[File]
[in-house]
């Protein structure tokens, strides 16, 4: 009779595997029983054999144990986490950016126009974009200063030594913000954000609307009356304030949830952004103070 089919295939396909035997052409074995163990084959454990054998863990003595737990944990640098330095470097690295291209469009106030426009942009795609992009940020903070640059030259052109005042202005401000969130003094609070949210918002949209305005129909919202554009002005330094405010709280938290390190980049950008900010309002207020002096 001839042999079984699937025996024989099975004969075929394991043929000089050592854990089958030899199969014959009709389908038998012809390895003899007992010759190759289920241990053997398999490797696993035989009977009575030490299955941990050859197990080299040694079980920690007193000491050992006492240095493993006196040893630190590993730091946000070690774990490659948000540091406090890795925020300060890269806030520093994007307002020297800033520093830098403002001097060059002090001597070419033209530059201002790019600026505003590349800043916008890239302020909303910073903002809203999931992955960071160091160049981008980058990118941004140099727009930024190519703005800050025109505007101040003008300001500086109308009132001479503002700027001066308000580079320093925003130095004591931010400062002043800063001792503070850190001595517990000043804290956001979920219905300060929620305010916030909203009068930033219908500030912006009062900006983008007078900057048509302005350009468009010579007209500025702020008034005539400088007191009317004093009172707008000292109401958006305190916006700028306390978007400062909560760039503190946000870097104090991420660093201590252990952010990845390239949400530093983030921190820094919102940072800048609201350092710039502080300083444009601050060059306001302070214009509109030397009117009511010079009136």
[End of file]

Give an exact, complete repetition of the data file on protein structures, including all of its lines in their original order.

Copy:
[in-house]
């Protein structure tokens, strides 16, 4: 009779595997029983054999144990986490950016126009974009200063030594913000954000609307009356304030949830952004103070 089919295939396909035997052409074995163990084959454990054998863990003595737990944990640098330095470097690295291209469009106030426009942009795609992009940020903070640059030259052109005042202005401000969130003094609070949210918002949209305005129909919202554009002005330094405010709280938290390190980049950008900010309002207020002096 001839042999079984699937025996024989099975004969075929394991043929000089050592854990089958030899199969014959009709389908038998012809390895003899007992010759190759289920241990053997398999490797696993035989009977009575030490299955941990050859197990080299040694079980920690007193000491050992006492240095493993006196040893630190590993730091946000070690774990490659948000540091406090890795925020300060890269806030520093994007307002020297800033520093830098403002001097060059002090001597070419033209530059201002790019600026505003590349800043916008890239302020909303910073903002809203999931992955960071160091160049981008980058990118941004140099727009930024190519703005800050025109505007101040003008300001500086109308009132001479503002700027001066308000580079320093925003130095004591931010400062002043800063001792503070850190001595517990000043804290956001979920219905300060929620305010916030909203009068930033219908500030912006009062900006983008007078900057048509302005350009468009010579007209500025702020008034005539400088007191009317004093009172707008000292109401958006305190916006700028306390978007400062909560760039503190946000870097104090991420660093201590252990952010990845390239949400530093983030921190820094919102940072800048609201350092710039502080300083444009601050060059306001302070214009509109030397009117009511010079009136």